Herzog says pet owners should think about these issues, but they should not stress over them. "Getting rid of your pets is not going to solve the global warming crisis," he said. "I'm not getting rid of my cat because I read this paper. There are lots of things that give us happiness that come with a cost. We just have to try to do our best in a morally complicated world."

Okin, it should be said, is not a cat or dog owner. He is allergic to them.

"I like animals, but my immune system has problems with the furry ones," he said. "My critters are fish."

Reposted with permission from our media associate Nexus Media.

EcoWatch Daily Newsletter

Luis Alfonso de Alba Gongora, the UN secretary-general's special envoy for the climate summit speaks at The World Economic Forum holds the Sustainable Development Impact Summit 2018 in New York on Sept. 24, 2018. Ben Hider / World Economic Forum

By Howard LaFranchi

When United Nations Secretary-General Antonio Guterres decided to hold a high-level climate summit in conjunction with this year's General Assembly kicking off next week, he was well aware of the paradox of his initiative.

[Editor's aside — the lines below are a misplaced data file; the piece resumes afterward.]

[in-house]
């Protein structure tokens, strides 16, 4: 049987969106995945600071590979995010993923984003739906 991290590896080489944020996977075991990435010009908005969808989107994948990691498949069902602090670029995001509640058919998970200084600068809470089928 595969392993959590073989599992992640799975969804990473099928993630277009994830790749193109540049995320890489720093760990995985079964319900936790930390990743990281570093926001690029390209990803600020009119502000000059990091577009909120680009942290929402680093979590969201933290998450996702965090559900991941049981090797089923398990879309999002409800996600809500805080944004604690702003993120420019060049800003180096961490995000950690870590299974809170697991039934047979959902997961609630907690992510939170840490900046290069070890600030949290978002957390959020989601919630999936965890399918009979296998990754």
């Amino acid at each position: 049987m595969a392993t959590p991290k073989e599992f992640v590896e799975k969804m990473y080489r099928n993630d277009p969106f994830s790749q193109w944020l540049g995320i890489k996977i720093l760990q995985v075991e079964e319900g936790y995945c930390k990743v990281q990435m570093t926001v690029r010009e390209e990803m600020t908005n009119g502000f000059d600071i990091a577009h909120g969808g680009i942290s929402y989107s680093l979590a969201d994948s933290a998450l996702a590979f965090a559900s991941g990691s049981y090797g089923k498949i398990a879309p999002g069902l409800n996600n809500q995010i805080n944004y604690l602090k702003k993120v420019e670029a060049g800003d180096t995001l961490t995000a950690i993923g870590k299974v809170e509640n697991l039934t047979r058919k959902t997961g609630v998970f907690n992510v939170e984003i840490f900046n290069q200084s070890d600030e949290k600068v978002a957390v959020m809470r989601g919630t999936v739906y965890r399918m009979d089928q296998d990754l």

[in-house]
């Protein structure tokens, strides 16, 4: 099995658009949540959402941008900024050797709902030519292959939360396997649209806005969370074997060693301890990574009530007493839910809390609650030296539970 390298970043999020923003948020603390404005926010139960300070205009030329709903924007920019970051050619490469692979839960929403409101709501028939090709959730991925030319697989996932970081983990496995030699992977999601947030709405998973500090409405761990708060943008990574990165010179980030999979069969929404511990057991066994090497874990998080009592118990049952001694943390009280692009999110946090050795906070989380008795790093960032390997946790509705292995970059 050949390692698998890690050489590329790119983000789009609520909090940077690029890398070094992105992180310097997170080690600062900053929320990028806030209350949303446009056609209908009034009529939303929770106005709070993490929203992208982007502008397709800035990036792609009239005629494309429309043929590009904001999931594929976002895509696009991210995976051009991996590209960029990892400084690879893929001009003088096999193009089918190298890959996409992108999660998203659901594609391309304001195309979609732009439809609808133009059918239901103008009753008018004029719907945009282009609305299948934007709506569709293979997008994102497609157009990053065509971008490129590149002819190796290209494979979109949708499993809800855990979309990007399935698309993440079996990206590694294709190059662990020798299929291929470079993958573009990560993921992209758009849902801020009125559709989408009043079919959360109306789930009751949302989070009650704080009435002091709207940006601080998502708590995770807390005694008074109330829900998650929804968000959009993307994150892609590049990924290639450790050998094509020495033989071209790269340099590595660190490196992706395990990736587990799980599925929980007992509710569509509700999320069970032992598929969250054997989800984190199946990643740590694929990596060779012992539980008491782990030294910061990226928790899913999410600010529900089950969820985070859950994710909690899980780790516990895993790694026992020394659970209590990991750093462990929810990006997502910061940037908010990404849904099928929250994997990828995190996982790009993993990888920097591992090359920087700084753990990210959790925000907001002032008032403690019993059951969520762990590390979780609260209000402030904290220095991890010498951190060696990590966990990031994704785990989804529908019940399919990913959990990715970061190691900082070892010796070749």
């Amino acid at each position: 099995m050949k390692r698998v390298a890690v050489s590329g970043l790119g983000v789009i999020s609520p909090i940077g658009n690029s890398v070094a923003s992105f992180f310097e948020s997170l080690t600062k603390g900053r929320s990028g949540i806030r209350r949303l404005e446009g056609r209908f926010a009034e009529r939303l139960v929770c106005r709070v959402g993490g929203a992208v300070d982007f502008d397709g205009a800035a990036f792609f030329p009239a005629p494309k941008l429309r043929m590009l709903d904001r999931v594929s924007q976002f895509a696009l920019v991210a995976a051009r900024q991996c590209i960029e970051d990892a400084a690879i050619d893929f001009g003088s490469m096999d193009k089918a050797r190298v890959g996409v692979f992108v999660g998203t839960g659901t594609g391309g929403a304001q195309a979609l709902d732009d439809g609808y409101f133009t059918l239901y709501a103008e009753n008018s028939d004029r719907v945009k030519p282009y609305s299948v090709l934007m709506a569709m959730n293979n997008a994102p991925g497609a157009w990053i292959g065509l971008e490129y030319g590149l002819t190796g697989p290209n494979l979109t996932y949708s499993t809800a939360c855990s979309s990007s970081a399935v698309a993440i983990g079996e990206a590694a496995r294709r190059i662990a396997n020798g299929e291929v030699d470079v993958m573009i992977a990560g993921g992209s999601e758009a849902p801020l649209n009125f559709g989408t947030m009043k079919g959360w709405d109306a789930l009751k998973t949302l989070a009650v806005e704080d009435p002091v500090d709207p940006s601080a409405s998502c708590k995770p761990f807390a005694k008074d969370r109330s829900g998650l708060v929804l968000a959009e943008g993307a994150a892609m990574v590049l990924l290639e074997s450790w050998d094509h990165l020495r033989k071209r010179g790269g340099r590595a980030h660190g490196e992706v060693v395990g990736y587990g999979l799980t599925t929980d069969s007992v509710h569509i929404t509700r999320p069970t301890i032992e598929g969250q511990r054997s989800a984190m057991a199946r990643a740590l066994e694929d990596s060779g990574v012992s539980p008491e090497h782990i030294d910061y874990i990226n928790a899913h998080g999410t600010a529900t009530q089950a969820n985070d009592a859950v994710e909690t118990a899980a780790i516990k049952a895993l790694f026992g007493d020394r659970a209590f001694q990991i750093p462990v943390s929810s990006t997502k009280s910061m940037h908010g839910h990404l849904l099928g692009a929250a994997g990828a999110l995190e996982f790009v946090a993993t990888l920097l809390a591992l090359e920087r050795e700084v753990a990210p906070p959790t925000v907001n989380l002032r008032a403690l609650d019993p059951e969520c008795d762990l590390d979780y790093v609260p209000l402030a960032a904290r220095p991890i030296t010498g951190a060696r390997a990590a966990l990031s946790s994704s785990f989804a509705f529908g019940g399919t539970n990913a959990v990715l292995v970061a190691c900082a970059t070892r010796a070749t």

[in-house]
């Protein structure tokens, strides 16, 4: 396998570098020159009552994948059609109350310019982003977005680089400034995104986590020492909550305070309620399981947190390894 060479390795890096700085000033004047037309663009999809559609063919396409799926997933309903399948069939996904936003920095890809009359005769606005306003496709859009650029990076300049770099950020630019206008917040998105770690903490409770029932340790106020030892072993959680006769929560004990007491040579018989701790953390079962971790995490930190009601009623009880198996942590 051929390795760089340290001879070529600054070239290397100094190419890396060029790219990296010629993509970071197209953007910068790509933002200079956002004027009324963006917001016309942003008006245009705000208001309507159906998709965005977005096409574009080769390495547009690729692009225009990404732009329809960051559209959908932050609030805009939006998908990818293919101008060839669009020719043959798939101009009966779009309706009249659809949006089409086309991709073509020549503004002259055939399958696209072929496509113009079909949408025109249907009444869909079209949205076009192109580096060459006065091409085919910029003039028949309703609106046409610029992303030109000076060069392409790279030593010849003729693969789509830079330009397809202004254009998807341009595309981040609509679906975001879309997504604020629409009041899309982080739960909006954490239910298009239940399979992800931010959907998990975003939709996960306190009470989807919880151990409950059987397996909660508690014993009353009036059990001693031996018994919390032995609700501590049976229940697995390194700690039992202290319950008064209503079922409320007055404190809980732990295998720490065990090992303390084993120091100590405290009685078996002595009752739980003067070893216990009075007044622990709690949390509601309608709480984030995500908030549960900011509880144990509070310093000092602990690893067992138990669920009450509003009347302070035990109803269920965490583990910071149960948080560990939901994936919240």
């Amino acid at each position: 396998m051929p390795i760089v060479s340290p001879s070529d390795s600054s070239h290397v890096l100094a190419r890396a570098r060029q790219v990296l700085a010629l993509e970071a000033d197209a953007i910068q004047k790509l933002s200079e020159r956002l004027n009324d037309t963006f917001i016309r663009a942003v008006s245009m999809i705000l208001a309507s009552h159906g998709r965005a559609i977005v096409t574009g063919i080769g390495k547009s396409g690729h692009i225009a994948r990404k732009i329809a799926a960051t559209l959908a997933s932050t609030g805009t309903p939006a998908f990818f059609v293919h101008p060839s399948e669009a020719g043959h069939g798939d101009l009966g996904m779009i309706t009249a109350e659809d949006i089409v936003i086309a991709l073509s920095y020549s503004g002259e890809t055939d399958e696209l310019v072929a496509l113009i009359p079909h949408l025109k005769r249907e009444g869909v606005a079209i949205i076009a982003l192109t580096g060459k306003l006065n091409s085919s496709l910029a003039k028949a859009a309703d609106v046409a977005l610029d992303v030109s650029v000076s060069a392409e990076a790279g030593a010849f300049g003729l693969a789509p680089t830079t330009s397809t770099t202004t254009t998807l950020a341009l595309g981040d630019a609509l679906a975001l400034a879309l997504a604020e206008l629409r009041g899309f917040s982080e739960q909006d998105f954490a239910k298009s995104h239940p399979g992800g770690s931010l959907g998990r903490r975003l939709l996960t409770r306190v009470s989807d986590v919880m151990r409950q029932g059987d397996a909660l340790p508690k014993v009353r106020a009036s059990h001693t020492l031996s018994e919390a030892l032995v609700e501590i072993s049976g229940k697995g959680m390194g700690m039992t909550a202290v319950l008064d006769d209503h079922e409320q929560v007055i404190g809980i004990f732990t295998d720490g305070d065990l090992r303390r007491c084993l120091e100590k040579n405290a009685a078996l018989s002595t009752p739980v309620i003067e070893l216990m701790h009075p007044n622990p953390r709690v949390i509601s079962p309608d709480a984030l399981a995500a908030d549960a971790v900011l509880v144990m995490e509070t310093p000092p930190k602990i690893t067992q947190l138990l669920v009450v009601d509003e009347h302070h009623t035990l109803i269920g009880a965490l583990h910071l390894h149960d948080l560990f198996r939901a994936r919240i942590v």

Read More Show Less
Acting U.S. Homeland Security Secretary Kevin McAleenan meets with Guatemalan farmers on May 29 in Santa Rosa, Guatemala. John Moore / Getty Images

The Trump administration ignored its own evidence on how climate change is impacting migration and food security when setting new policies for cutting aid to Central America, NBC reports.

Read More Show Less
Sponsored
Mike Pence brought the first motorcade to Mackinac Island on Saturday. Cars have been banned on the island since 1898. 13 ON YOUR SIDE / YouTube screenshot

Vice President Mike Pence sparked outrage on social media Saturday when he traveled in the first-ever motorcade to drive down the streets of Michigan's car-free Mackinac Island, HuffPost reported.

Read More Show Less
Inhaling from an electronic cigarette. 6okean / iStock / Getty Images Plus